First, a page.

LOS ANGELES -- The bright red Chevrolet Camaro that rolled off the line at the last General Motors assembly plant in Southern California was a special order model for a collector from Iowa with a penchant for the sporty coupes.
It was also a symbol of the changing car industry and the last vehicle the 44-year-old Van Nuys Assembly Plant's 2,600 workers will make at the suburban facility.
The Camaro was the last of more than 6 million cars produced at the Van Nuys plant in the San Fernando Valley.
Each employee who worked on the Camaro left his autograph on some unseen portion of the car -- mostly on the floorboards under the carpeting.
After years of layoffs and temporary closures, and despite pleas from workers and local government, General Motors is moving its Camaro and Pontiac Firebird assembly operations to St. Therese, Quebec.
'All you can say is that it's devastating,' said Ed Johnsen, who has worked at the plant for 16 years. 'I hope we can take care of each other now. Our question is: What is the American Dream now? Now they're moving on and leaving everybody in the dust.'
After the final shift, Virginia Miramontes, who was the plant's first female assembly line worker, plucked the first red rose she had ever taken off a bush in front of the company's headquarters.
Miramontes, 42, said the drooping rose 'looks just like us.'
'The rose feels sad because they've been neglected in the same sense they're neglecting us,' she said. 'An American car is being sent to Canada.'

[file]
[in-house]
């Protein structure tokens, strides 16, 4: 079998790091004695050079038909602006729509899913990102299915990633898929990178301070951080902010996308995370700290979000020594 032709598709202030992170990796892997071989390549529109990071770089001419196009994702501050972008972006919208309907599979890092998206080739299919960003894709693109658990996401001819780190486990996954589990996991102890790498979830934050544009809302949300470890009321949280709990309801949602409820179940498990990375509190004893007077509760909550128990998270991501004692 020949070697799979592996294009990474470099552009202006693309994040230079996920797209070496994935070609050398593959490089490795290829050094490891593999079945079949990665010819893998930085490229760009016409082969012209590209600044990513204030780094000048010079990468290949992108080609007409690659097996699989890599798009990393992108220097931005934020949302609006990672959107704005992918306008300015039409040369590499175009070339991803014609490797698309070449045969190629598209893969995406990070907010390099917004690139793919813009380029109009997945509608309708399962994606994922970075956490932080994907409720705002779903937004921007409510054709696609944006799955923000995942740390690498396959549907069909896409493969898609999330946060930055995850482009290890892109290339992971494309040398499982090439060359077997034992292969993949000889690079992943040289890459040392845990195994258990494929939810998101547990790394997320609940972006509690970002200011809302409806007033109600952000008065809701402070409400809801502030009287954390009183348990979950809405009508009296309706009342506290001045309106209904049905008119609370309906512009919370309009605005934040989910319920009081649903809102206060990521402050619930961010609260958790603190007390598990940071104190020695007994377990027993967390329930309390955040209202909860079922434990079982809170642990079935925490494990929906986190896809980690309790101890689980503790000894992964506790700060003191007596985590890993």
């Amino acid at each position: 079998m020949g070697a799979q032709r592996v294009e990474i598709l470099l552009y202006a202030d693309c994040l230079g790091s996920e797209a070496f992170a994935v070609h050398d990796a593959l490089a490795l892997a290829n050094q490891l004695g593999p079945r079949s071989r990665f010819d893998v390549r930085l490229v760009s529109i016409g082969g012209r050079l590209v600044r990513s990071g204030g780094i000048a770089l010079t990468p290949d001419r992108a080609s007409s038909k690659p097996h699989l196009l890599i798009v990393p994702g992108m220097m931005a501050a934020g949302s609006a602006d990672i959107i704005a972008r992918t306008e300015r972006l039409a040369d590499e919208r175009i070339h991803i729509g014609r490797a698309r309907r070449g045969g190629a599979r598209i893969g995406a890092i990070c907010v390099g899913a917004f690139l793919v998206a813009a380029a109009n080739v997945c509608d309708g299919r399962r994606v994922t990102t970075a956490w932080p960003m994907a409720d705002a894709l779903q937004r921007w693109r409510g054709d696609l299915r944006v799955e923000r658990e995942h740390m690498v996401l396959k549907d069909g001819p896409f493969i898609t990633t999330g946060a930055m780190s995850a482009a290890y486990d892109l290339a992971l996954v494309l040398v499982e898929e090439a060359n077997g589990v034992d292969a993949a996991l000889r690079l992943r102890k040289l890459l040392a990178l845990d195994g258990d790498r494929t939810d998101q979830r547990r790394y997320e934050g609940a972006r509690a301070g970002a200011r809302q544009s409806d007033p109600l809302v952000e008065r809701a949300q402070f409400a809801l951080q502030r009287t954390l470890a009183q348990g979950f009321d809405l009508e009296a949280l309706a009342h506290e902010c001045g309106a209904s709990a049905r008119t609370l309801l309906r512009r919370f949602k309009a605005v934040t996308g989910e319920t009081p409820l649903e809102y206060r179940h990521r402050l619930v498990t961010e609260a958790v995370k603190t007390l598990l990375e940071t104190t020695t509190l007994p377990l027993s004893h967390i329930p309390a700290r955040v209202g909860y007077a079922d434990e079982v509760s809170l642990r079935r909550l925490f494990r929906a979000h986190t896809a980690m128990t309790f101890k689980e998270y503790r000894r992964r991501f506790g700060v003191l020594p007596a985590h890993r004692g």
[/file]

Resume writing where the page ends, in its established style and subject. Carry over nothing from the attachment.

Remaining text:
The 2,350 employees who are members of the United Auto Workers will receive full pay through September 1993 if they agree to attend school for re-training, either at the Van Nuys plant or elsewhere.
Employees who choose not to attend school will receive 85 percent of their pay through September 1993.
But many workers who have decades with General Motors said they do not know how they will ever be able to find a job that can match the union paychecks they made at GM.
The workers average about $17 an hour.
Some, like Ed Johnsen and John Ochoa, Jr., said they already have begun attending local community colleges to learn a new trade. Others will return to the GM plant to take retraining classes the company is offering.
For many, the plant was a home away from home.
Many families, like John Ochoa, Sr., and Jr., had worked at the plant for 10 to 20 years. The plant even boasts a roster of married couples, like Ed and Patti Johnsen, who met on the job.
Although GM announced it would stop production at the 100-acre plant in July 1991 as part of a streamlining operation, the long lead time did not ease the pain.
'Some of us couldn't say goodbye to each other because we had lumps in our throats,' Miramontes said. 'There were good times and bad times, but we pulled through it. I've left a part of me here.'
At one time, the plant employed about 5,000 people, but the company was forced to lay off employees in 1979 and temporarily shut the plant down several times when sales lagged.
In an effort to save the plant, the UAW even reluctantly agreed to switch to a Japanese team-oriented style of running the assembly line, but the economy, GM said, just would not allow the company to continue operating the plant. One of the plant's disadvantages was its location -- far from the mostly Midwestern parts suppliers.
The company still operates a joint venture facility with Toyota Motors in Fremont, Calif., near San Jose.
The closure will have a ripple effect on surrounding businesses. More than half the customers at a nearby restaurant were GM workers and a neighborhood tire store says about 40 percent of its customers work at the plant.
The plant's last car was picked up and driven away by Leonard Stevenson, of Des Moines, who collects Camaros. He said he liked having the workers' autographs on his floorboards.
'It's like a part of them will always be with the car,' he said.